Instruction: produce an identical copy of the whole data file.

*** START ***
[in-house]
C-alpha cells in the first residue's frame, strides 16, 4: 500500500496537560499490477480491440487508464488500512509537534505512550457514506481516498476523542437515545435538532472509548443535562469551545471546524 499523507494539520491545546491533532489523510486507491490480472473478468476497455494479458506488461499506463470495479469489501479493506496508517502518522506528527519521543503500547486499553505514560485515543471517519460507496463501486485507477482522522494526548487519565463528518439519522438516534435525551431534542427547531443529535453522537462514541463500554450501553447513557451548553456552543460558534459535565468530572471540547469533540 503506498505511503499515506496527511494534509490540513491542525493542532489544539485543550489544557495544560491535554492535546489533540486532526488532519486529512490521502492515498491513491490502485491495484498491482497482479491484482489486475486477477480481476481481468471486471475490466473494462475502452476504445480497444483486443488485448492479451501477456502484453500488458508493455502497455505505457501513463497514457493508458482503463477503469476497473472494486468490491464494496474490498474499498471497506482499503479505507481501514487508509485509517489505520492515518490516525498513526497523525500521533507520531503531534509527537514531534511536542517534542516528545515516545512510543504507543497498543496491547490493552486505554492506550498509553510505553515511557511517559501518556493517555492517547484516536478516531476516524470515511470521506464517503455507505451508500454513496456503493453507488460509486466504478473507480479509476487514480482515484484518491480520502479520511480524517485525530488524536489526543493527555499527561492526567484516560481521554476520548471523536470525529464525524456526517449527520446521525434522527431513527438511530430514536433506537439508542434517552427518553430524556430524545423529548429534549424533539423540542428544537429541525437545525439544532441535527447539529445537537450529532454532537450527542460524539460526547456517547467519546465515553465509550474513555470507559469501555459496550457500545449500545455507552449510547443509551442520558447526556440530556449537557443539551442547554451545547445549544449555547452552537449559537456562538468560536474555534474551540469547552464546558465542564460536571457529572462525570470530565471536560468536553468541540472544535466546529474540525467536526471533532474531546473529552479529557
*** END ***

[in-house]
C-alpha cells in the first residue's frame, strides 16, 4: 500500500496537560499490477480491440487508464488500512509537534505512550457514506481516498476523542437515545435538532472509548443535562469551545471546524 499523507494539520491545546491533532489523510486507491490480472473478468476497455494479458506488461499506463470495479469489501479493506496508517502518522506528527519521543503500547486499553505514560485515543471517519460507496463501486485507477482522522494526548487519565463528518439519522438516534435525551431534542427547531443529535453522537462514541463500554450501553447513557451548553456552543460558534459535565468530572471540547469533540 503506498505511503499515506496527511494534509490540513491542525493542532489544539485543550489544557495544560491535554492535546489533540486532526488532519486529512490521502492515498491513491490502485491495484498491482497482479491484482489486475486477477480481476481481468471486471475490466473494462475502452476504445480497444483486443488485448492479451501477456502484453500488458508493455502497455505505457501513463497514457493508458482503463477503469476497473472494486468490491464494496474490498474499498471497506482499503479505507481501514487508509485509517489505520492515518490516525498513526497523525500521533507520531503531534509527537514531534511536542517534542516528545515516545512510543504507543497498543496491547490493552486505554492506550498509553510505553515511557511517559501518556493517555492517547484516536478516531476516524470515511470521506464517503455507505451508500454513496456503493453507488460509486466504478473507480479509476487514480482515484484518491480520502479520511480524517485525530488524536489526543493527555499527561492526567484516560481521554476520548471523536470525529464525524456526517449527520446521525434522527431513527438511530430514536433506537439508542434517552427518553430524556430524545423529548429534549424533539423540542428544537429541525437545525439544532441535527447539529445537537450529532454532537450527542460524539460526547456517547467519546465515553465509550474513555470507559469501555459496550457500545449500545455507552449510547443509551442520558447526556440530556449537557443539551442547554451545547445549544449555547452552537449559537456562538468560536474555534474551540469547552464546558465542564460536571457529572462525570470530565471536560468536553468541540472544535466546529474540525467536526471533532474531546473529552479529557